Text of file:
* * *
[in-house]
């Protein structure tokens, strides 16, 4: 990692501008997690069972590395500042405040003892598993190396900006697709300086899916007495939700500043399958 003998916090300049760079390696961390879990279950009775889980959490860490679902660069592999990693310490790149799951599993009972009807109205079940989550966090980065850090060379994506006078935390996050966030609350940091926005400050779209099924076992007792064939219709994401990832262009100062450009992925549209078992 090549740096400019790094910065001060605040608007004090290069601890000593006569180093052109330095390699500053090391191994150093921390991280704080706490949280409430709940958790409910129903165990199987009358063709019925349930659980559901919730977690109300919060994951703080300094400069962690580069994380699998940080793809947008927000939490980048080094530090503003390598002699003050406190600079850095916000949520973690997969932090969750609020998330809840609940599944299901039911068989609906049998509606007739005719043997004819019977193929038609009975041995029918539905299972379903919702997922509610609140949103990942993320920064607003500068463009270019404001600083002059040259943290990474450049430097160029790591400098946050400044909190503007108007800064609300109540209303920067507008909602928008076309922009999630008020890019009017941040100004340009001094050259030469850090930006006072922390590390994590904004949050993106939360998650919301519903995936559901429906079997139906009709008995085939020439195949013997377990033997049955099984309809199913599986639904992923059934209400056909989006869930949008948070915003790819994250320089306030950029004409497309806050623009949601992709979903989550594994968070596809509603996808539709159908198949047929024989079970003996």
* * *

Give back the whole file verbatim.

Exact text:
[in-house]
């Protein structure tokens, strides 16, 4: 990692501008997690069972590395500042405040003892598993190396900006697709300086899916007495939700500043399958 003998916090300049760079390696961390879990279950009775889980959490860490679902660069592999990693310490790149799951599993009972009807109205079940989550966090980065850090060379994506006078935390996050966030609350940091926005400050779209099924076992007792064939219709994401990832262009100062450009992925549209078992 090549740096400019790094910065001060605040608007004090290069601890000593006569180093052109330095390699500053090391191994150093921390991280704080706490949280409430709940958790409910129903165990199987009358063709019925349930659980559901919730977690109300919060994951703080300094400069962690580069994380699998940080793809947008927000939490980048080094530090503003390598002699003050406190600079850095916000949520973690997969932090969750609020998330809840609940599944299901039911068989609906049998509606007739005719043997004819019977193929038609009975041995029918539905299972379903919702997922509610609140949103990942993320920064607003500068463009270019404001600083002059040259943290990474450049430097160029790591400098946050400044909190503007108007800064609300109540209303920067507008909602928008076309922009999630008020890019009017941040100004340009001094050259030469850090930006006072922390590390994590904004949050993106939360998650919301519903995936559901429906079997139906009709008995085939020439195949013997377990033997049955099984309809199913599986639904992923059934209400056909989006869930949008948070915003790819994250320089306030950029004409497309806050623009949601992709979903989550594994968070596809509603996808539709159908198949047929024989079970003996």